DOJ: Barr “could not comply with” the subpoena “in its current form without violating the law, court rules, and court orders…”
President Donald Trump asserted executive privilege over the unredacted report from Special Counsel Robert Mueller.
The move came after the House Judiciary Committee voted along party lines to hold Attorney General William Barr in contempt “for failing to comply with a subpoena for the full report and its underlying materials.”
White House Statement
Statement on Executive Privilege pic.twitter.com/6ujCZDnMC0
— Sarah Sanders (@PressSec) May 8, 2019
In a statement tweeted by Press Secretary Sarah Huckabee Sanders, the White House stated that Americans “see through Chairman [Jerry] Nadler’s desperate ploy to distract from the President’s historically successful agenda and our booming economy.”
The White House noted that Barr “has been transparent and accommodating throughout this process, including by releasing the no-collusion, no-conspiracy, no-obstruction Mueller Report to the public and offering to testify before the Committee.”
The statement goes on to say that Americans “deserve a Congress that is focused on solving real problems.”
Actually, I don’t mind the Democrats going after Trump. They won’t get anywhere and it keeps them from legislating more big and bloated government over us!
DOJ Notifies Nadler
JUST IN: As the House Judiciary Committee begins a hearing to hold Barr in contempt, Trump asserts executive privilege.
— ABC News (@ABC) May 8, 2019
Assistant Attorney General Stephen Boyd sent a letter to Nadler informing him of the executive privilege.
Boyd pointed out that Barr “could not comply with” the subpoena sent by Nadler “in its current form without violating the law, court rules, and court orders, and without threatening the independence of the Department of Justice’s prosecutorial functions.”
Like the White House, Boyd reminded Nadler that Barr and the DOJ have accommodated the committee and Congress as much as they could. But instead of working with them, Nadler “scheduled an unnecessary contempt vote, which” he “refused to postpone to allow additional time for compromise.”
Why the Redactions?
You know what I find precious? The hypocrisy. Democrats insisted failed Democrat presidential candidate Hillary Clinton needed redactions for the sake of national security. Republicans complained. Now it’s flip-flopped.
Barr said before he released the report that it has four types of redactions:
- Grand jury information
- Classified information
- Information related to ongoing investigations
- Information that would infringe on the privacy of “peripheral third parties.”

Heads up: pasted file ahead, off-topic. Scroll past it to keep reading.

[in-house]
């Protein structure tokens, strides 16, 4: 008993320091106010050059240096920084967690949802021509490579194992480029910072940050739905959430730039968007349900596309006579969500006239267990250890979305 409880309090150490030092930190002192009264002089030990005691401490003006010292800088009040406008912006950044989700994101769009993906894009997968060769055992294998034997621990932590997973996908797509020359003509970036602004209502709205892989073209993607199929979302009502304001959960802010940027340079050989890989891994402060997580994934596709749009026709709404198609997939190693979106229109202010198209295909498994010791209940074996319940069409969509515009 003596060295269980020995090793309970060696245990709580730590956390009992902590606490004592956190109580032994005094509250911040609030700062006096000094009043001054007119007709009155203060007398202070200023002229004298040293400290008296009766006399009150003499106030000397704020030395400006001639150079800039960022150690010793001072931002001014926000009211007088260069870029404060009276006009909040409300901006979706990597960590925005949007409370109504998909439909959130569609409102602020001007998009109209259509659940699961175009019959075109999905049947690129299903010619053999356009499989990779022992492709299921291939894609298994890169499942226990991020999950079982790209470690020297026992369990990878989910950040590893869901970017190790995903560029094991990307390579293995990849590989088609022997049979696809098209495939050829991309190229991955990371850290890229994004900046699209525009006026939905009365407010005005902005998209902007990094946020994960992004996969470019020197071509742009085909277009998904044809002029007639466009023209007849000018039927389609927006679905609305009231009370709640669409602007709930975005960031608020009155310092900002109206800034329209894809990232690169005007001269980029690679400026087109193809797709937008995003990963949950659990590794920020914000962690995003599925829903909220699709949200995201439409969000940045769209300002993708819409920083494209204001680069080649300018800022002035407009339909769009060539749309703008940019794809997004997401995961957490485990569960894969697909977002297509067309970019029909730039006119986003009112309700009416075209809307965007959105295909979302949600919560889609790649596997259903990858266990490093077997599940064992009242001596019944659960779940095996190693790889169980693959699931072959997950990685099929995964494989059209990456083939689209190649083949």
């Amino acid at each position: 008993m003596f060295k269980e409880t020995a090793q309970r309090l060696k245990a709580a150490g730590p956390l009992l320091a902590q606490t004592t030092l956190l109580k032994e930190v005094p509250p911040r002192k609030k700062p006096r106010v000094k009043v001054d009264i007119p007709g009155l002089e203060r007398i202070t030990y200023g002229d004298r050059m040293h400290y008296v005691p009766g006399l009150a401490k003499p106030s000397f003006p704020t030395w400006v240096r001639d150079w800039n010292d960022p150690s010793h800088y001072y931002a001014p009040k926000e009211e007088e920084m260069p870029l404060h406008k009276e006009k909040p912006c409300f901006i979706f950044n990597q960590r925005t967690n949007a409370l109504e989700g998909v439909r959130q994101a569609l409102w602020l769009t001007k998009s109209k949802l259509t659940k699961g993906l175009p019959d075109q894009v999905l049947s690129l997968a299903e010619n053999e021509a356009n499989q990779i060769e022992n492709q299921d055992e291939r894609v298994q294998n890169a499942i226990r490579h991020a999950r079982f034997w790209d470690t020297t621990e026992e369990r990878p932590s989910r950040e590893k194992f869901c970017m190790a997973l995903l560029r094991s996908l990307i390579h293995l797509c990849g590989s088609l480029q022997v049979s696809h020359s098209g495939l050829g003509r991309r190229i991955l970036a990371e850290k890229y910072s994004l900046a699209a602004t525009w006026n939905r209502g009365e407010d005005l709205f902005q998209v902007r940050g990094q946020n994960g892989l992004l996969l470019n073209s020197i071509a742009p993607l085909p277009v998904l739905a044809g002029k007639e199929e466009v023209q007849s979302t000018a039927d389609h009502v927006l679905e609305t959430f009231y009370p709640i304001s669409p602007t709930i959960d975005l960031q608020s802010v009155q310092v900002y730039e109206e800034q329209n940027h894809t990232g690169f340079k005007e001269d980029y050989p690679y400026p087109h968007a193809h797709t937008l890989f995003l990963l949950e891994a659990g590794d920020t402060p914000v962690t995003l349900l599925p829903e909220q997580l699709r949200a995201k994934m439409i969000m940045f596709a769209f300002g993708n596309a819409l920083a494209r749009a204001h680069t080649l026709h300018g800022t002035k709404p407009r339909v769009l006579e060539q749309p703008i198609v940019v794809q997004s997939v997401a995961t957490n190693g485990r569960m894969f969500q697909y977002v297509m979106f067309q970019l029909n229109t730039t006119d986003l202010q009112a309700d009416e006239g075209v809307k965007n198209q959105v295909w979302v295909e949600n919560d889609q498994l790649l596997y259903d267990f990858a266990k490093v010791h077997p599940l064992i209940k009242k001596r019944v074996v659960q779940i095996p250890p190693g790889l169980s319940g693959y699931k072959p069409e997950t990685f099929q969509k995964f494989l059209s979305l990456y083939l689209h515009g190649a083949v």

In April, Barr testified in front of the House Appropriations Committee that a court ruling forced Barr’s hand to redact grand jury information. Andrew McCarthy detailed the case at Fox News:
I flagged this case, now called McKeever v. Barr (formerly McKeever v. Sessions), last week. It did not arise out of the Mueller investigation, but it obviously has significant ramifications for the Mueller report — in particular, how much of it we will get to see.
At issue was this question: Does a federal court have the authority to order disclosure of grand jury materials if the judge decides that the interests of justice warrant doing so; or is the judge limited to the exceptions to grand jury secrecy that are spelled out in Rule 6(e) of the Federal Rules of Criminal Procedure?
The D.C. Circuit’s McKeever ruling holds that the text of Rule 6(e) controls. Consequently, judges have no authority to authorize disclosure outside the rule.
“Rule 6(e) does not contain an exception to secrecy that would permit disclosure to Congress,” so Congress may demand an unredacted version, but this ruling means they have no entitlements to it.
The team started to review of the “FISA process as it relates to the Trump/Russia investigation.” Michael Tracy reminded everyone that officials used the Christopher Dossier to obtain a warrant on Carter Page.
Barr stated the team will finish this review in May or June.
Robert Ray, the man “who succeeded Ken Starr as head of the independent counsel investigation into former President Bill Clinton in the late 1990s,” told PBS that the redactions for ongoing cases could come out in the future once those investigations close.
The DOJ also has a long-standing “precedent to not release damaging information about uncharged individuals because they cannot defend themselves in court.” Ray said that the DOJ “speaks through indictment. If it decides not to charge something, it says nothing.”
Barr did not apply redactions to the report for fun or protection. The Democrats forget that Mueller’s team helped with redactions. In other words, Mueller and his team did not fight the redactions. They knew it had to happen for legitimate reasons.DONATE
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